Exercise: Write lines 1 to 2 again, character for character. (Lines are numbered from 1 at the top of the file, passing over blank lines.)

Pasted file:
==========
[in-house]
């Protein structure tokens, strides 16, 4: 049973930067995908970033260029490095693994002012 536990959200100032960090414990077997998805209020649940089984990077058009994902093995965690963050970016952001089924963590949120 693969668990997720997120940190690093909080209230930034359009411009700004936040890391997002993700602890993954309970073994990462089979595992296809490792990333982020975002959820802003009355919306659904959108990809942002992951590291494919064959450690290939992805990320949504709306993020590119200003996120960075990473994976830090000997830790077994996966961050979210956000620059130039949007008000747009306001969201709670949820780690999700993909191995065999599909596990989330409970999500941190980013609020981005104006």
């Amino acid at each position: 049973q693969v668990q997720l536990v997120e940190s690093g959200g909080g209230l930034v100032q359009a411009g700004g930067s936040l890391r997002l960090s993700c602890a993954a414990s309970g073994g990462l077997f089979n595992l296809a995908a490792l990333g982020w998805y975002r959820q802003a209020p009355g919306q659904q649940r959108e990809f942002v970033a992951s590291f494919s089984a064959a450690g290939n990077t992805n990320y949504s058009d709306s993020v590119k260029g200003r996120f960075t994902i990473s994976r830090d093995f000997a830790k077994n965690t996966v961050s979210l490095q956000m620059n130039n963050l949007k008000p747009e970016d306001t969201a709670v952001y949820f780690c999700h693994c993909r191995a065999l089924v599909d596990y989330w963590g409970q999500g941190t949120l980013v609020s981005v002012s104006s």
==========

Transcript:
[in-house]
């Protein structure tokens, strides 16, 4: 049973930067995908970033260029490095693994002012 536990959200100032960090414990077997998805209020649940089984990077058009994902093995965690963050970016952001089924963590949120 693969668990997720997120940190690093909080209230930034359009411009700004936040890391997002993700602890993954309970073994990462089979595992296809490792990333982020975002959820802003009355919306659904959108990809942002992951590291494919064959450690290939992805990320949504709306993020590119200003996120960075990473994976830090000997830790077994996966961050979210956000620059130039949007008000747009306001969201709670949820780690999700993909191995065999599909596990989330409970999500941190980013609020981005104006």